North Tampa residents discuss proposed bypass bridge

08/12/08 Seán Kinane
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In June, plans for an east-west expressway connecting New Tampa to Interstate 275 were abandoned because the road was too expensive. Now the eastern end of that proposed road, a bridge over Interstate 75, has become controversial with some saying it will relieve traffic on Bruce B. Downs Boulevard and others calling it a bridge to nowhere.

Today at Freedom High School in New Tampa about 30 residents asked questions of staff from the city of Tampa. The bridge is required to be built because of a number of contracts that the city has signed with developers, according to Steve Daignault, administrator of Public Works and Utility Services.

Before a new development can be approved, an area must have sufficient roads for the additional traffic. The proposed bridge over I-75 would link Commerce Park Boulevard in Tampa Palms with New Tampa Boulevard in the West Meadows subdivision and was planned before that development was approved, said Jean Dorzback, the city’s chief of Planning and Project Management.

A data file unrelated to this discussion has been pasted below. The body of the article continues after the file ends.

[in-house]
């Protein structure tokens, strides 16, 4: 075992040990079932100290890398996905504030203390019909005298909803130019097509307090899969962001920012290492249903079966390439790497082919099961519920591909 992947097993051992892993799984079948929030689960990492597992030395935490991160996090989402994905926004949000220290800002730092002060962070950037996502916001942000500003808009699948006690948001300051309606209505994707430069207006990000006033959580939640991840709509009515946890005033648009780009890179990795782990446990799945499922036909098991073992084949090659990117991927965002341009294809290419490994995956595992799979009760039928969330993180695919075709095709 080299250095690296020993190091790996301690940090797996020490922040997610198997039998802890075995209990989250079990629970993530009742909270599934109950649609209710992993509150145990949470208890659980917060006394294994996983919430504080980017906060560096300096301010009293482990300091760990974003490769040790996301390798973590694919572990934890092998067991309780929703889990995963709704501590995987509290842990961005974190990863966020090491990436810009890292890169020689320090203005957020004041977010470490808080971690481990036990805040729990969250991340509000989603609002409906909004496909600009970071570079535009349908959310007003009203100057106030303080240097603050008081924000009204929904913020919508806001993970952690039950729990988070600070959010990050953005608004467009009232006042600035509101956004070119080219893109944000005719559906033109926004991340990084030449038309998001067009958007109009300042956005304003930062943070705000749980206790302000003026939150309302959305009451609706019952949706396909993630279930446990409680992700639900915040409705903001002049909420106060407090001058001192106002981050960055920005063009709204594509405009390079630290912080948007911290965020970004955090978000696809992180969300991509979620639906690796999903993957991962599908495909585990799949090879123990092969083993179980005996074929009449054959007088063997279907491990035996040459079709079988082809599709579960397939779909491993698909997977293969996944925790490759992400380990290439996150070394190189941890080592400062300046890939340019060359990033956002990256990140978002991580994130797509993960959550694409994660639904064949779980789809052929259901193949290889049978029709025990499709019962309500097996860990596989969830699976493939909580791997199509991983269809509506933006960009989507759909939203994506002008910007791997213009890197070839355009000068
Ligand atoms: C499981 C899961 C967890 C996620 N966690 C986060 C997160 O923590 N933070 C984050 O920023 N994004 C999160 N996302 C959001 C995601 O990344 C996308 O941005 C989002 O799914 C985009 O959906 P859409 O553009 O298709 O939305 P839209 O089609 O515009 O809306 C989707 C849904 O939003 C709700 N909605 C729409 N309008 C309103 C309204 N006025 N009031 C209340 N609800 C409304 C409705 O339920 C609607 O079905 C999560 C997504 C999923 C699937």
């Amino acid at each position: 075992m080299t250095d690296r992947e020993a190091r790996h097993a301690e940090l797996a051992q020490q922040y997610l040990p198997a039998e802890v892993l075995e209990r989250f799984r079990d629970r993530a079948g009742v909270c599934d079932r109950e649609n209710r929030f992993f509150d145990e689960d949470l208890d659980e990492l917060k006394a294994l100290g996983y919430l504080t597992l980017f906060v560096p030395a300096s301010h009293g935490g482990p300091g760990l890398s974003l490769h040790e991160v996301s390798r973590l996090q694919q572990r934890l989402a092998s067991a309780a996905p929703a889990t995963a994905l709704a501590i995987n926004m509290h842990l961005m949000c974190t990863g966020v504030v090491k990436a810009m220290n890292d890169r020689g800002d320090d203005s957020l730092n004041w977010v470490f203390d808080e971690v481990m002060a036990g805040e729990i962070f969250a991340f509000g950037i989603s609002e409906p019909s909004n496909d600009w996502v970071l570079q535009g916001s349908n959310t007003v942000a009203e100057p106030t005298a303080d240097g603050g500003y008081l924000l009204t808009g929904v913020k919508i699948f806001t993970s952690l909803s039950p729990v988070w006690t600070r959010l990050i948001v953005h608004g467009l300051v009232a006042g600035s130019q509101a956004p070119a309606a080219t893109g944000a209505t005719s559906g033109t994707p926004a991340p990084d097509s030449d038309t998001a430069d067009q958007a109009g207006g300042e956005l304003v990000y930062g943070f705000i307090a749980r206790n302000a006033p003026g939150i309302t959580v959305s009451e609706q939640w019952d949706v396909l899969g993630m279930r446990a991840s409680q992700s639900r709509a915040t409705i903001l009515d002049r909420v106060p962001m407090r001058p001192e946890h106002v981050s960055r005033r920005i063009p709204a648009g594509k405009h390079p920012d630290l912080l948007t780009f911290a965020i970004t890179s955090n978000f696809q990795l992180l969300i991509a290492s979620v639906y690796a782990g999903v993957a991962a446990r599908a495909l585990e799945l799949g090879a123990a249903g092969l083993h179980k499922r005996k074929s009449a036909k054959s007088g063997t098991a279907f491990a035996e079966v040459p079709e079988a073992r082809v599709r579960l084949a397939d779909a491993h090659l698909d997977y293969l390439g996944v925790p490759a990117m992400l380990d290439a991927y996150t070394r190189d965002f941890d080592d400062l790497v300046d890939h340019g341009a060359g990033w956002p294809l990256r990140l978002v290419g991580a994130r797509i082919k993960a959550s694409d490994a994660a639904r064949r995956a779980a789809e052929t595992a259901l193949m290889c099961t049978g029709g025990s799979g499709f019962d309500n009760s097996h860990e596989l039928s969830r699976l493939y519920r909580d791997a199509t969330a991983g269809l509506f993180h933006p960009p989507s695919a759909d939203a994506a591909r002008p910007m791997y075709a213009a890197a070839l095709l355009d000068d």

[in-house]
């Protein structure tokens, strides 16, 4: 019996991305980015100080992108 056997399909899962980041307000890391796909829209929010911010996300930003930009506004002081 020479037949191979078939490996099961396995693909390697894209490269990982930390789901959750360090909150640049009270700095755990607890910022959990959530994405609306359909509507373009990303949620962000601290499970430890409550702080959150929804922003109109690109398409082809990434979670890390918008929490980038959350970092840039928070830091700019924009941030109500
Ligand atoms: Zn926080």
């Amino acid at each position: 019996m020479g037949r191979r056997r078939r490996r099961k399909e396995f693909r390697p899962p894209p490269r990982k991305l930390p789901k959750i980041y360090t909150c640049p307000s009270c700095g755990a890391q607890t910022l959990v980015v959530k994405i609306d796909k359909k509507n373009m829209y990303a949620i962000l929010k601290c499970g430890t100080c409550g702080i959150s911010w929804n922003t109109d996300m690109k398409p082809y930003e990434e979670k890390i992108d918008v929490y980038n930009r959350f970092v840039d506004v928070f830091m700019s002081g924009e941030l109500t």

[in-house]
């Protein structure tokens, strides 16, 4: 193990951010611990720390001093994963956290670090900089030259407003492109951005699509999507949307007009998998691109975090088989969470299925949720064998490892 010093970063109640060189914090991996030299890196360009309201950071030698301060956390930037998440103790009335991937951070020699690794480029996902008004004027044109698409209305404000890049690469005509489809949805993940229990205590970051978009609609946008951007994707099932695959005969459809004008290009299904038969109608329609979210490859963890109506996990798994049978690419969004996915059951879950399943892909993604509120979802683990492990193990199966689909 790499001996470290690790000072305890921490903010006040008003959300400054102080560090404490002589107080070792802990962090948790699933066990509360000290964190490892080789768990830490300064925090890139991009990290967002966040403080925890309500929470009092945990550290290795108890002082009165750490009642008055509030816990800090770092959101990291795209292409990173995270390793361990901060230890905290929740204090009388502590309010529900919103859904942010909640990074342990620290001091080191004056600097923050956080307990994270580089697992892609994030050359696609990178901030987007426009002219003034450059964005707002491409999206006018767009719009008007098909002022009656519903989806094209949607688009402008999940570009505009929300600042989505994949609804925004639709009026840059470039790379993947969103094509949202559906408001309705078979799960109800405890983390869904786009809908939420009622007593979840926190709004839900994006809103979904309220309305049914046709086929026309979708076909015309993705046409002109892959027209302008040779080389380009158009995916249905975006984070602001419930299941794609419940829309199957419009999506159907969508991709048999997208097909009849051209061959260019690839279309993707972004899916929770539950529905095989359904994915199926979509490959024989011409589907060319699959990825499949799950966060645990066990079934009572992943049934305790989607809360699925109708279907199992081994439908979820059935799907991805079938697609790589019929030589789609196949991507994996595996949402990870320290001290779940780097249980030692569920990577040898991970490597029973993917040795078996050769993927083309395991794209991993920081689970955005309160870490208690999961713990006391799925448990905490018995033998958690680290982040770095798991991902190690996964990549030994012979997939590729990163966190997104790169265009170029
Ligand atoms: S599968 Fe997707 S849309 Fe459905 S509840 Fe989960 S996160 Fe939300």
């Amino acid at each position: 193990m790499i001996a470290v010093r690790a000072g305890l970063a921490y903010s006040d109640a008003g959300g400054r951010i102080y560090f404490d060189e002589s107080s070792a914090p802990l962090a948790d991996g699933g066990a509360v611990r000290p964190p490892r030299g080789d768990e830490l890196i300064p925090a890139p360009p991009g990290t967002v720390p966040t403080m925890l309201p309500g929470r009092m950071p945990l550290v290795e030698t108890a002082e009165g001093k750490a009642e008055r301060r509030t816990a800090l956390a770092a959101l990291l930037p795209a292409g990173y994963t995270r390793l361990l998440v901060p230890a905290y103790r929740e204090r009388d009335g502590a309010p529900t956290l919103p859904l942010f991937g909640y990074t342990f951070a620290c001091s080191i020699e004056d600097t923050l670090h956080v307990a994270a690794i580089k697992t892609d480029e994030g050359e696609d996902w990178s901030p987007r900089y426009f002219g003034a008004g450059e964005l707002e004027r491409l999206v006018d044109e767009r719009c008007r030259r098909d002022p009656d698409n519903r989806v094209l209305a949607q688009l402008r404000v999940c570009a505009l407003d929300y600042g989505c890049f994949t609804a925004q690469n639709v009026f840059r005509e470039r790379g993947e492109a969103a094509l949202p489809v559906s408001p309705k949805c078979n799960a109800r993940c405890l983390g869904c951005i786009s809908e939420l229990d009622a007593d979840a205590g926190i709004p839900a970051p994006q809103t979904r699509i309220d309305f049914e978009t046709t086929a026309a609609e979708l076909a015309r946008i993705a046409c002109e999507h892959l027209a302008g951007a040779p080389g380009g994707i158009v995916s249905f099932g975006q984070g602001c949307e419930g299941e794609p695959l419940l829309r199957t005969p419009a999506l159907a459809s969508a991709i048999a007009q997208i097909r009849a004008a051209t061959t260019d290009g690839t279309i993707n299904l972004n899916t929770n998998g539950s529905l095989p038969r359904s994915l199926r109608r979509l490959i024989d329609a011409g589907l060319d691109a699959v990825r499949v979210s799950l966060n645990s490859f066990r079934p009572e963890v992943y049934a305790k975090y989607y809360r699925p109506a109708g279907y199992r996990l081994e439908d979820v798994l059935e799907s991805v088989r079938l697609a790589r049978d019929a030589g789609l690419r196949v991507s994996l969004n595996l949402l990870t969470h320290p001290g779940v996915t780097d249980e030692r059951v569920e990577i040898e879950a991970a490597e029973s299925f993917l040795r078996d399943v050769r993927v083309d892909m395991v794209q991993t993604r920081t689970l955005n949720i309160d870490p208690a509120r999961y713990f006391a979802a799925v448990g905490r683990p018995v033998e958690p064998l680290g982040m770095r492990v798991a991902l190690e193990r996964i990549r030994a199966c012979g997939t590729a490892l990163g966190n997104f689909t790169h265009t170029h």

Tampa City Council member Joseph Caetano called the public meeting to discuss the city’s proposal to build the $22 million bridge over I-75. In May, Tampa Mayor Pam Iorio said that the money might be better used to widen the eastern half of Cross Creek Boulevard instead at a cost of $19 million. Caetano, who represents New Tampa, said he spoke to Iorio on Monday.

Pete Mormon lives on the northeast side of I-75 and is in favor of the city constructing the bridge from his side of the interstate toward Tampa Palms in order to cut down on his travel time to central Tampa.

Most of those in attendance opposed building the bridge; one even went as far as suggesting that Tampa Palms secede from the city of Tampa.

Kay Connoway lives on the southwest side of I-75. Both she and her husband Bob oppose the bridge construction. Bob Connoway said the bridge doesn’t make sense if plans for the east-west connector have been scrapped.

The proposed bridge would be wide enough for four lanes, but would begin as a two-lane road, officials said. Caetano said he would call additional meetings to discuss the idea.

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